What if A*P is the impetus that makes the difference in these cases? A young homosexual child who is deathly afraid of developing their natal characteristics would be expected to act exactly like we see HSTS children act, and a phobia would posit a very reasonable explanation for how such children are able to maintain their GNC through all kinds of abuse. They’re simply more afraid of being like their natal sex than they are of being mistreated, which ought to say something about just how intense the experience of gender dysphoria really is, and why it can and does sometimes lead to suicide attempts.

A*P in homosexual males would align very nicely with their natural inclinations, and so predicting their trajectory would be quite simple. It also explains an aspect of HSTS dysphoria that I’ve always felt was lacking in Blanchard’s explanations- HSTS absolutely display intense physical dysphoria despite the assertion that they transition entirely due to social factors. While I do think some HSTS really do transition for purely practical reasons, I simply don’t buy that that’s the case for all, or even most of them. From what I’ve seen, they’re far, far too motivated for that.

In heterosexual children, it becomes much more complex.

I ought to point out that I do not believe, in any case, that A*P explains away every case of AGP/AAP. The way to differentiate between the two would most likely be the age of symptom onset and the sort of careers and activities they are attracted to, as well as their penchant for delusional thinking. A*Ps will report more credible experiences from a much earlier age and often be able to provide proof, yet may still develop on an AGP/AAP trajectory.

Most likely, it would look like a moderately GNC child that suddenly encounters puberty. Because it would be positively traumatic for them, and because their bodies would be developing normally for their sex, it’s possible that the phobia is transmuted into a form of anatomical AGP- desire is the yin-yang counterpart to fear. Take an intense and pervasive (and often repressed for survival) phobia, add a sudden and intense sexual energy, and the result is going to look like a sudden paraphilia or rapid onset gender dysphoria.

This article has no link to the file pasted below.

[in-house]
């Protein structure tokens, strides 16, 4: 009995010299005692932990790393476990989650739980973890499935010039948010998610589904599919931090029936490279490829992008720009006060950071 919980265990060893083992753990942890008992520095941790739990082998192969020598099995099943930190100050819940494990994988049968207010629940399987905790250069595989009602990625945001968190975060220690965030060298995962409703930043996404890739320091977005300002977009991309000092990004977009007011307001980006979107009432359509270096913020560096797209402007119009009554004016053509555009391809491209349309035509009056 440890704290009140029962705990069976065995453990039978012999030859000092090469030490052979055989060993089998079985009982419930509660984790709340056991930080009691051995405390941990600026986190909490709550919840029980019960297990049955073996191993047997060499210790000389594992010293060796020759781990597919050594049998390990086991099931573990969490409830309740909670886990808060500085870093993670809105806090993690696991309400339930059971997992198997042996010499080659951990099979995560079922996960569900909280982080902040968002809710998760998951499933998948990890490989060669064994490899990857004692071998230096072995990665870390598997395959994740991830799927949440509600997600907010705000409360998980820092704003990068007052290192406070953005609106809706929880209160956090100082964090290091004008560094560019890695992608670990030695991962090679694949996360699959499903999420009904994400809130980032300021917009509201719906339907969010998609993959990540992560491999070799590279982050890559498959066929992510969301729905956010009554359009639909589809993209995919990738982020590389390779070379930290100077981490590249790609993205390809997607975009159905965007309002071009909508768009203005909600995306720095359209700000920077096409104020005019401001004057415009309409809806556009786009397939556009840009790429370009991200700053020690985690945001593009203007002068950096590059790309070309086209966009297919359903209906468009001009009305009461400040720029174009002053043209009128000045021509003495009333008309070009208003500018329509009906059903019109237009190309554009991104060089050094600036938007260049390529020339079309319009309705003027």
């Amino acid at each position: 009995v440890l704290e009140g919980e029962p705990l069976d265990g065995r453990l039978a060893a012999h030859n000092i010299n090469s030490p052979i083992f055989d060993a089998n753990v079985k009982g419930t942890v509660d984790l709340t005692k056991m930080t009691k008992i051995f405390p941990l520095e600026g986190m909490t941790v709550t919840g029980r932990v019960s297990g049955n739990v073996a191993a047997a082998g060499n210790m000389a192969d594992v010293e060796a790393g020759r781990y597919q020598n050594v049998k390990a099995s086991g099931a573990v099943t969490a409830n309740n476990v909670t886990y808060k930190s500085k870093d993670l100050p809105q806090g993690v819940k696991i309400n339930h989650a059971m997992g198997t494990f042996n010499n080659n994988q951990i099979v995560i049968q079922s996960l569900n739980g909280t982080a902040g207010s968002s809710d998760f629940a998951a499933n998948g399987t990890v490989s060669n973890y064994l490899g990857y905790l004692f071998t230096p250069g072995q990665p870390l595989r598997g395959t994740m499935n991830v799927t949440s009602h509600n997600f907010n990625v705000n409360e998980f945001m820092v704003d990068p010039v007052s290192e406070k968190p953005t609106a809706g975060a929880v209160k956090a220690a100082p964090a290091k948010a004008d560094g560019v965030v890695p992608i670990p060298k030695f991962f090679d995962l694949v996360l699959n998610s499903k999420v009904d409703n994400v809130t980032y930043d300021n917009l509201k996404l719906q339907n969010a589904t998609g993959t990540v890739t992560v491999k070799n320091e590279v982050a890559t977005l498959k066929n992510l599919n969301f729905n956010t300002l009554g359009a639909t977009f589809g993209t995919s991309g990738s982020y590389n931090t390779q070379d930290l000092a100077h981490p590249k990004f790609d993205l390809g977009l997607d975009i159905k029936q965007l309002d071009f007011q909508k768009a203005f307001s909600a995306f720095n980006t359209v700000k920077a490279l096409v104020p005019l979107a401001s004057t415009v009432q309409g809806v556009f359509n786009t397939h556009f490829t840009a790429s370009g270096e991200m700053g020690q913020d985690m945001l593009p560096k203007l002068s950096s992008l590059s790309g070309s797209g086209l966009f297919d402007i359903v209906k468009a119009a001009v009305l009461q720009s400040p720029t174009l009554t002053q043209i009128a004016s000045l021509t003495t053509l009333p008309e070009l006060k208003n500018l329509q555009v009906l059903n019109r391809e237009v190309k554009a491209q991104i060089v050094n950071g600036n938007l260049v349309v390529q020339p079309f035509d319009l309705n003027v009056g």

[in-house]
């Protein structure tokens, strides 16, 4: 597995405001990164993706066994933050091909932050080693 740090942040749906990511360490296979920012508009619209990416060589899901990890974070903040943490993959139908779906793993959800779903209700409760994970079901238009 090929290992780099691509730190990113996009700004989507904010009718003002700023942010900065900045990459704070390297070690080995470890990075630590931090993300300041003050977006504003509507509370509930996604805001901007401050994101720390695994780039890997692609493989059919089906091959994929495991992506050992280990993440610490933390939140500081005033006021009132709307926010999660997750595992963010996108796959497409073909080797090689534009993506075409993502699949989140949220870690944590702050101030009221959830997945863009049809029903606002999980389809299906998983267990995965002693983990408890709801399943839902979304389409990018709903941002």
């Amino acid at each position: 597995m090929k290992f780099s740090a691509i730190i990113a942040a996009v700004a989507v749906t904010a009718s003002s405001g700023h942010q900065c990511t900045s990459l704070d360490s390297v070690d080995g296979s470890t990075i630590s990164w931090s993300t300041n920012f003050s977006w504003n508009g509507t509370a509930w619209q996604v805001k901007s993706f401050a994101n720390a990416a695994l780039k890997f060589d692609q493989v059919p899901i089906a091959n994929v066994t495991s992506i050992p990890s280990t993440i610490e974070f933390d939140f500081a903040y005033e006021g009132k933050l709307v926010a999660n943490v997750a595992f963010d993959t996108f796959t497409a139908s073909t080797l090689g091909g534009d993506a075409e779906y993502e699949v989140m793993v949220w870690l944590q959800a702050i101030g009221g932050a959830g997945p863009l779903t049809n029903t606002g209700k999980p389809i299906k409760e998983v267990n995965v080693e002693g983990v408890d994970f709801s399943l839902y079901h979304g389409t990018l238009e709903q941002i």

Autogynephiles and autoandrophiles often experience sensations they refer to as a “phantom vagina” or “phantom penis”. I’ve discussed this odd sensation with others and it does seem to come in two types: in one version, it’s usually a similar thing every time. In the other, it’s extremely variable.

AGP/AAP phantom genitals are a fantasy overlay, a male or female’s idea of what it would feel like to be the opposite sex. It often focuses on that area specifically, and because the fantasy changes frequently so does the idea of how having the other part would feel. AGP/AAPs are generally rather proud of their phantom genitals and will speak of them often as proof of their having brain intersex or some other condition that they seem to feel validates them. Maybe they’re right, but that’s my read on it.

A*P types wouldn’t have any particular desire to be the opposite sex and don’t fetishize the idea of having the opposite genitals or characteristics, but the ones they have are a source of serious dysphoria. If they engage in penetrative sex, a subconscious part of them would likely recoil and pull back or push forward, respectively, creating a kind of reactionary, repulsion-induced inverted proprioceptive genital sensation. Usually it’s not clear to them what is happening, and they might also call it a phantom vagina. However, unlike the AGP variety, the depth and intensity is usually very similar to the shape of their genitals, just reversed.

Finally, unlike AGP/AAPs, neither HSTS or A*Ps have a natural tendency towards becoming delusional about whether or not they’re the opposite sex. HSTS, which are the most naturally similar to their target sex will be the first to admit that they’re male or female. They’re ladyboys or trans dudes and they’re cool with it. While they still experience dysphoria, and I believe the physical dysphoria is significantly worse for HSTS transmen, if you talk to them one on one they’ve usually got nothing to prove and no need to prove it. A*Ps don’t have a mental construct insisting that they’re secretly the opposite sex despite what society thinks. Most of the time, A*P identification with the opposite sex begins with the fact that if you’re rejecting you’re own category, there aren’t too many other categories to choose from.

One could postulate that this may help to explain the existence of non-binary dysphoria, and I believe that it might, but it may also be a moot point since generally speaking I don’t believe that A*P dysphoria would let them stop in the middle with any kind of comfort, leaving them in a very odd place, emotionally.

In any case, that’s my argument as it stands. I feel like I could blather on for quite a while longer, but the whole concept is so complex I’m not quite certain how to organize it and anyway, it’s really just observation and a whole lot of too much thinking. I have no data to prove this: it’s just an idea. That said, I hope that it is an interesting idea, and one which may be worth putting some study into.

By the way, I have a few ideas on how exactly to go about doing that, if anyone happens to have a lot of money lying around and a burning curiosity.

Beyond Blanchard: Alternative Notions of Trans Etiologies for the Age of Information